From evening light to twilight and its dusk chorus, and into the silence of night, we finished the walk in darkness.The moon was half full and provided some illumination but, humans that we are, we needed more; just a little more light, so we could better appreciate the darkness. I stayed behind with participants and Daniel created a path lined by candles which everyone followed to a half-hidden spot in the woods, where we found a tree illuminated with candles.

Together, we sat and reflected on the walk, which had been a silent experience. Some participants sat quietly, others whispered beautiful words into the night: ‘Enchanted”, “Magic”, “Beautiful”, “I sank back into myself”, “So good to slow down and pay attention”, “It was so good to share a deep experience with others in silence”. “Thank you”, a participant said, his eyes wide, gazing at the candle-lit tree. “Thank you so much”.

That is all a facilitator needs—to see the difference in someone’s eyes, to hear it in the words. We look forward to our next adventure.

Joana & Daniel will be at back at Hazel Hill Woodson October 21st-23rdfor a week-end called 'Wild Wisdom in creative action' read more here:



Back to work: Drag or Delight?

Find yourself or lose yourself in the daily task

As we approach September, you may be going back to a regular job, or not.  Either scenario may leave you happy or blue.  August seems a good time to reflect on how work fits into your life.

I observe people talking a lot about work, but in a very selective way.  They talk about what they’re doing, maybe moan about the boss, but rarely say what work really means to them.  I believe that’s because work is so important, so personal, so bound up with their sense of self, that it’s too sensitive to talk about.

In the 1990s I led many weekend workshops on the theme Find Your Gift in Work: these groups gave a safe place and structures to explore how work and life can fit, and I feel honoured to have shared so many journeys.  These taught me a lot too: here are a few highlights:

    Know what’s holding you back.  Do you have doubts or beliefs that limit you in your work?  For example, some people believe they should not earn more or succeed more than their fathers…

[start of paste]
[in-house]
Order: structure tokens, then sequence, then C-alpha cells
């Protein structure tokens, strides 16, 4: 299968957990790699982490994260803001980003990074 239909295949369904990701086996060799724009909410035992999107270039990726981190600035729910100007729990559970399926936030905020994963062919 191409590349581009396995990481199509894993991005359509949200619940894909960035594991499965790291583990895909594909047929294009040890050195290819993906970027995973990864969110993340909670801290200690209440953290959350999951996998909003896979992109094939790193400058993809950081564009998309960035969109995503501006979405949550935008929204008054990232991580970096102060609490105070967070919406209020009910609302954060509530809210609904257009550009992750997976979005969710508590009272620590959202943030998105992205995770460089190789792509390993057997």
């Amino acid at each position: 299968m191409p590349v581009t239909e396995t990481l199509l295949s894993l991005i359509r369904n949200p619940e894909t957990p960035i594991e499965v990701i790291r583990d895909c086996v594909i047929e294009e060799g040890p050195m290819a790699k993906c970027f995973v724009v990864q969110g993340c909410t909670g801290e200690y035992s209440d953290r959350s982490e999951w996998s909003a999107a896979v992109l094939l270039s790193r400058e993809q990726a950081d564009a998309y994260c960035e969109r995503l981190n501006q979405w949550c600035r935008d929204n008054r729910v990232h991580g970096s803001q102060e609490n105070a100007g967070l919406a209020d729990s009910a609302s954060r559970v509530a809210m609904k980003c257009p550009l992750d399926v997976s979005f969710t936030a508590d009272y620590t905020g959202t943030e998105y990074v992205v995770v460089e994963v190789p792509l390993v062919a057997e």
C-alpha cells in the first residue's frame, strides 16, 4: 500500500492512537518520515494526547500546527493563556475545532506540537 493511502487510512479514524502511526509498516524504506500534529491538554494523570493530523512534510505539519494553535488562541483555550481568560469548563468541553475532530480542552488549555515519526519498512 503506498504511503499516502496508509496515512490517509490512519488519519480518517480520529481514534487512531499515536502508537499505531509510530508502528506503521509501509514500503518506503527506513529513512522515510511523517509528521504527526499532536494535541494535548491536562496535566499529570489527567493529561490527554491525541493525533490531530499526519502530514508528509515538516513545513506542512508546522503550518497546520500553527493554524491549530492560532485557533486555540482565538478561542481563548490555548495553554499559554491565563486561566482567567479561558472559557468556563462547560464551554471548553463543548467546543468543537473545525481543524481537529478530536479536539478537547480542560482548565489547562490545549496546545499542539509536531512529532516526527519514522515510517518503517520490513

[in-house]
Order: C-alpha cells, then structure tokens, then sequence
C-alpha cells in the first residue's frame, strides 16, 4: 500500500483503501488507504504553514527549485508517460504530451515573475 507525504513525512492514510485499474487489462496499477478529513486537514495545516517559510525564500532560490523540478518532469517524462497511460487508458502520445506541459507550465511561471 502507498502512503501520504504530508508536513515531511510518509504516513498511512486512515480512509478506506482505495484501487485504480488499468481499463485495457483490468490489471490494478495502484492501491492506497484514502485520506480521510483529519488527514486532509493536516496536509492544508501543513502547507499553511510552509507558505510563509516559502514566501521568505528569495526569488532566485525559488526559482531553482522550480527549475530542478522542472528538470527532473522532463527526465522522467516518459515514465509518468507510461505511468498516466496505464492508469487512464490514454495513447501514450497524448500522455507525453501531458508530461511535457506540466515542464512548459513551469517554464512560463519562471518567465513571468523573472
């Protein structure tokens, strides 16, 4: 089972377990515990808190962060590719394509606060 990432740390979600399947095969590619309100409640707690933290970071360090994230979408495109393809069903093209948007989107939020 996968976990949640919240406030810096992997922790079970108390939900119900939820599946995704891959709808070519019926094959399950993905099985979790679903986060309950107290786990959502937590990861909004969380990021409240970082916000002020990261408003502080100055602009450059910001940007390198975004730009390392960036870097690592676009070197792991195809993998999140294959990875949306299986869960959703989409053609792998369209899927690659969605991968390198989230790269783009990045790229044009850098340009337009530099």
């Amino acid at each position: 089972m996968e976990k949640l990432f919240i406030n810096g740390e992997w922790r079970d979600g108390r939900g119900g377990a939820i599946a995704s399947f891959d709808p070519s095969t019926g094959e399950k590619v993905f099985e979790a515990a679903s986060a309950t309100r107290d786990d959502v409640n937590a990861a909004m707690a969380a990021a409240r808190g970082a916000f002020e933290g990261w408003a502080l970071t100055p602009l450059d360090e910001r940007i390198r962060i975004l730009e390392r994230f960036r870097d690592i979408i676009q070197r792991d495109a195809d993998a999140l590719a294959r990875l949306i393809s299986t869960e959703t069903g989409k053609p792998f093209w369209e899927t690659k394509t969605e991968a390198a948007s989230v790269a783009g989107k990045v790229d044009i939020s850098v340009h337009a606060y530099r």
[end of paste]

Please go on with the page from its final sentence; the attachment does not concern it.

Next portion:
Are you re-creating your childhood family at work?  I was amazed in my workshops to see how often this happens.  For example, were you bullied as a child by your father?  Was the family always arguing?  Did you have a habitual role, such as the joker or the scapegoat?  Any echoes in your current work??

    Reduce your financial needs.  It’s easy to feel trapped or pressured about work because of money needs.  Cut back on your needs, and free up your choices!

    Understand about human sustainability.  I believe that environmental depletion and pollution has close parallels in human work: this is fully explained in my book, The Natural Advantage: Renewing Yourself.  If your work is exhausting you, you need a systemic view of the problem and how to change it.

    Believe you can fulfill your passion.  First you need the courage to discover your vision, then you need patience and intelligence to make your dream practical.  You don’t have to jump off a cliff, you can find the right steps…

Whether you’re in work or out of work, if you’re unhappy about the situation, believe you can change it for the better.  And if looking within doesn’t give you the clues, look around you: notice what issues concern or excite you, and explore how you could make a difference.